It says absolutely nothing about the efficiency of the propulsion system to say a flattened piece of buoyant material propelled itself forward when let go.

Also, this tent idea. Yeah, I can't see that working. This sub is tiny, and there is no way that it will be able to float high enough in the water and remain stable enough to sleep on top out of the water. The swells in the middle of the Atlantic, even on a calm day, are easily the height of that sub, and to stay buoyant enough to be on top, you'd be bouncing around like a cork. He'd be lying about 6 inches at most above the water, I'd guess. The higher in the water he sits, the more chance of being thrown off in his sleep.

Mind you, there is a comment about "what if he runs out of air while he sleeps" which seems at odds with the tent theory. Is it possible the journalist got his wires crossed?

In short, I think this is a great idea, but the guy is nuts and there are either some extremely inaccurate reporting issues, or some serious flaws in this project as presented, much as I'd love it to work. Even the idea of being constantly wet in a wetsuit for that long surely has health issues? Is there a wetsuit made that you wear for that long without causing significant physical discomfort?
posted by Brockles at 5:16 AM on January 30, 2009


regarding the submarine, why? submarines should go very deep, but who cares if they can go far. i just went on stanley's submarine and it was incredible. we went down 2,000 feet and probably never went out more than 2,000 feet from shore.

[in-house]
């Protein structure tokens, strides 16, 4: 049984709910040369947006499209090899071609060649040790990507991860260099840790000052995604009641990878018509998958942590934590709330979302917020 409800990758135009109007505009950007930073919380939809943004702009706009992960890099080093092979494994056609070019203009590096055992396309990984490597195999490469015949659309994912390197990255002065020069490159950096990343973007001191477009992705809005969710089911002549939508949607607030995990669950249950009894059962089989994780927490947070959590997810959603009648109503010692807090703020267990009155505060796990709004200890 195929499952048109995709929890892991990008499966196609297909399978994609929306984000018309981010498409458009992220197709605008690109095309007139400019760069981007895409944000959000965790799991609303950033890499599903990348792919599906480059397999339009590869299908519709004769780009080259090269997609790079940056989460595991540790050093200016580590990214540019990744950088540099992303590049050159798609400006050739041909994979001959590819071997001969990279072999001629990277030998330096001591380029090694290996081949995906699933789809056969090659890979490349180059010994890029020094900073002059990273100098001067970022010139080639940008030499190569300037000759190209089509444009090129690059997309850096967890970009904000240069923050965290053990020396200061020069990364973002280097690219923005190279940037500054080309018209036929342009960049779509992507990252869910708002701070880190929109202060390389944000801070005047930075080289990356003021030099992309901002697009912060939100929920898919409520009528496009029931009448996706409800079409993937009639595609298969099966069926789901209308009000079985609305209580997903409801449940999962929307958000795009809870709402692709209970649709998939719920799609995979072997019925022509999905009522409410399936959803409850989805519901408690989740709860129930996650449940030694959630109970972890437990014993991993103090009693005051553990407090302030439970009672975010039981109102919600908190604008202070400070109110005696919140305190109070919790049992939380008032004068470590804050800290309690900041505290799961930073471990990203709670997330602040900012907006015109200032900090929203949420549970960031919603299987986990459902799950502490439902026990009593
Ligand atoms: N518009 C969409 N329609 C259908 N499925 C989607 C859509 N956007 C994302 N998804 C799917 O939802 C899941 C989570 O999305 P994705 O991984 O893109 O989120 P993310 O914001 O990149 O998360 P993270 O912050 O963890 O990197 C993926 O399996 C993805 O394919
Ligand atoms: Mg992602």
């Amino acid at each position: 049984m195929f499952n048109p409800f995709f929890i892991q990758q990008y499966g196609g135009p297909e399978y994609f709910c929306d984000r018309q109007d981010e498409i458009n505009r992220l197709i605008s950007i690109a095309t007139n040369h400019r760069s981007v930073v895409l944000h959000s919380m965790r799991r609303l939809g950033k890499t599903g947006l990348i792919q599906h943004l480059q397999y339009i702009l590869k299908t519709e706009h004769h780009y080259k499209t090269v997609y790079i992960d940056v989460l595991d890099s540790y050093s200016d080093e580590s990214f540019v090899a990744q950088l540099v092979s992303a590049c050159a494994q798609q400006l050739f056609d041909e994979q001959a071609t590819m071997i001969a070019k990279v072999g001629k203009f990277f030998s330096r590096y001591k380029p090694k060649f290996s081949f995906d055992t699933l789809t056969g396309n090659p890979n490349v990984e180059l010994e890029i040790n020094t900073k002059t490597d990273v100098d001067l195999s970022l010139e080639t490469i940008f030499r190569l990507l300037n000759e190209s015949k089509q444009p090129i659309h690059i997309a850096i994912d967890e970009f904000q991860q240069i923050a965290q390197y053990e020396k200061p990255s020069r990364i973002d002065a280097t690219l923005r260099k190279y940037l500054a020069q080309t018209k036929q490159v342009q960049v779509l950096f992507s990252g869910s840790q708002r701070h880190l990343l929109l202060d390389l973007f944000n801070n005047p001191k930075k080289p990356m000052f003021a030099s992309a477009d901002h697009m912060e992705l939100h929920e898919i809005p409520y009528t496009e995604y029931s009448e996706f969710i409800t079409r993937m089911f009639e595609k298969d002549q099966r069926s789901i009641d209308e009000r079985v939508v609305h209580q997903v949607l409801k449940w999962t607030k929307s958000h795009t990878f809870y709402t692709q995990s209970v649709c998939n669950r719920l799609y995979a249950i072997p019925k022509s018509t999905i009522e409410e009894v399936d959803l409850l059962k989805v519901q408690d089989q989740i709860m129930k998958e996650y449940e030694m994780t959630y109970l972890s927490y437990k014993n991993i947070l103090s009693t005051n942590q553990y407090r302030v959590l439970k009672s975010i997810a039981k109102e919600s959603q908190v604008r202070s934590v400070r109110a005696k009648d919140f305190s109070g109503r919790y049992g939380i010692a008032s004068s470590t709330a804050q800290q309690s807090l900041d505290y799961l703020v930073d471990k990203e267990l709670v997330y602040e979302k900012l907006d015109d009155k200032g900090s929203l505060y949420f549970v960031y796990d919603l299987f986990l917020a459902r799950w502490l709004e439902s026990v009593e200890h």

posted by snofoam at 4:40 AM on January 30 [+] [!]


That's awesome! I went to high school with that crazy dude.
posted by Civil_Disobedient at 4:57 AM on January 30 [+] [!]


What a small world -- I went to college with him and he was a nut. It was in college, at Eckered, in St. Petersburg, where he built his first "fully functional" prototype and tested it in Frenchman's Creek. My girlfriend in my junior year cheated on me with him... Ahhh...

Come to think of it, he also had an entrepreneurial bookstore that he set up on campus at the start of every quarter, buying and re-selling for a better price than the campus store.
posted by Pantengliopoli at 8:28 AM on January 30, 2009


Fifty days of pedaling... and all he needs now is to find enough space in his mini-sub for a fifty days worth of food, and fifty days worth of excrement.
posted by markkraft at 9:10 AM on January 30, 2009


fifty days worth of excrement.

You think he won't just shit in the sea? That's all most of the countries in the world do...

Besides, he'll only have one or the other, surely?
posted by Brockles at 9:24 AM on January 30, 2009


So, in collaboration with marine biologist Frank Fish of West Chester University in Pennsylvania, who specialises in the biomechanics of cetacean swimming...

It's funny, because Fish is a mammal, too. Oh, my.
posted by not_on_display at 9:48 AM on January 30, 2009


When I was 7 or 8, I desperately wanted to build a submarine out of two galvanized garbage cans welded together. Then I read a book by some guy who claimed to have crossed the Atlantic in a ROCKET-POWERED submarine, including photos of himself and his sub on the beach in New Jersey or someplace (1969?). Even at age 8, the whole exercise seemed unbelievably silly.

The picture in the NS link has the same air of terminal wankery about it. Umm, your main power transmission link is a pedal-ey thing, but underwater. Is there an obvious way to make this more inefficient, apart from filling the ocean with tapioca before pushing off?
posted by sneebler at 9:52 AM on January 30, 2009